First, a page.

The Fairfax papers yesterday published a state-by-state voting breakdown from the past three monthly polls conducted by ACNielsen, a similar exercise to Newspoll’s quarterly geographic and demographic surveys but with smaller samples. Labor’s two-party preferred vote in the ACNielsen results for June to August compares with Newspoll’s results for April to June as follows:
Newcomer Galaxy Research has today redeemed itself slightly with a new federal poll after its roguish-looking effort of a fortnight ago, though its results continue to favour the Coalition by about 3 per cent compared with its more established rivals. Last fortnight it found that despite Mark Latham’s FTA coup the Coalition primary vote lead had blown out to 47 to 36 per cent, putting them ahead 54-46 on two-party preferred. This time the Coalition are on 43 per cent against Labor’s 39 with a two-party preferred dead heat.
Steve Lewis of The Australian reported yesterday that polling conducted by Irving Saulwick for the Australian Democrats had their Senate support at a surprisingly high 10 per cent, although it appears respondents were first reminded of the party’s existence with a series of questions about them (very few being able to identify Andrew Bartlett as the current leader, despite the unfortunate incident on the floor of the Senate in December). Perhaps for this reason, Lewis reported it was "hard to find anyone within the Democrats who actually believe Saulwick’s polling is an accurate gauge of the public mood". Also hard to credit was a reported Greens vote of 12 per cent; unfortunately no other figures were provided.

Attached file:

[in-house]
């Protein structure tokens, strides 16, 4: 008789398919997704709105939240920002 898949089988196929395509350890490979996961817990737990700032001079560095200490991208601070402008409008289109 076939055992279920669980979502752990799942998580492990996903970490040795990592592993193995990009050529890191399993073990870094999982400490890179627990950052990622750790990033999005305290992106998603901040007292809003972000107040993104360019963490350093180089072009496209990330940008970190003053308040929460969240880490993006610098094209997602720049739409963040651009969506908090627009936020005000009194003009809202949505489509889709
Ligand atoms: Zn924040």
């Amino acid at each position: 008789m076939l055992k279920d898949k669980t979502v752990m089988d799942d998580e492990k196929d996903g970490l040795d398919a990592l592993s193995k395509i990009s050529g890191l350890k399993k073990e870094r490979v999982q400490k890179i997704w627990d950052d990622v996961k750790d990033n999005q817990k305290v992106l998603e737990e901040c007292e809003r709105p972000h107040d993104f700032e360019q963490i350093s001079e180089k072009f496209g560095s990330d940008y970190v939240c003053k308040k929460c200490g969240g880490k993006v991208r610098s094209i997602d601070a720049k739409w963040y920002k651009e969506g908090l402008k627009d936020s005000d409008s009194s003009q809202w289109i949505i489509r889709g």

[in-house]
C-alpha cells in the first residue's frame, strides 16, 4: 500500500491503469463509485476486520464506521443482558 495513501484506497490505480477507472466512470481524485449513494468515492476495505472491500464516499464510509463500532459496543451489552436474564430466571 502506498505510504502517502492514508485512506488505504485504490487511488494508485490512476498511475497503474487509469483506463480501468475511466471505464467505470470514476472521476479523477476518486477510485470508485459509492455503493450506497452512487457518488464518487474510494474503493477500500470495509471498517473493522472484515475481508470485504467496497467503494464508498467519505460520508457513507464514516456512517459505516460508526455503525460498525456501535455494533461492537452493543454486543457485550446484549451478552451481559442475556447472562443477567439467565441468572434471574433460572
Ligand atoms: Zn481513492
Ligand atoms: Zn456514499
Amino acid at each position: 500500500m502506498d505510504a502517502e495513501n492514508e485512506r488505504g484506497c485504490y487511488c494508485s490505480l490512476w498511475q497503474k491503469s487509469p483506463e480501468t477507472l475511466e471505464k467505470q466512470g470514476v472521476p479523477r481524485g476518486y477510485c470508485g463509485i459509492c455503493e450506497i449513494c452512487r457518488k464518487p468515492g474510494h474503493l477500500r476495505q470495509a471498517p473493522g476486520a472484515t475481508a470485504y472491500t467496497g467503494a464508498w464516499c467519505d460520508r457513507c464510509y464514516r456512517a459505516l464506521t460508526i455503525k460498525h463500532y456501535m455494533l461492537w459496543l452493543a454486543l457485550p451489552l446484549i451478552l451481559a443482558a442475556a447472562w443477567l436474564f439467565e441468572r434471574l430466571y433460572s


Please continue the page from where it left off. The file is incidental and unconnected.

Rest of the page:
Also worth noting is a McNair Ingenuity poll of 516 voters in the electorate of Parramatta published in the Sunday Telegraph, conducted in the immediate aftermath of Liberal member Ross Cameron’s self-inflicted wounding. The poll had Labor’s Julie Owens ahead, by 47 to 43 per cent on the primary vote and with 52.5 per cent of two-party preferred, but not by the margin that might have been expected after reports that Liberal internal polling showed Cameron’s support slumping by 10 per cent.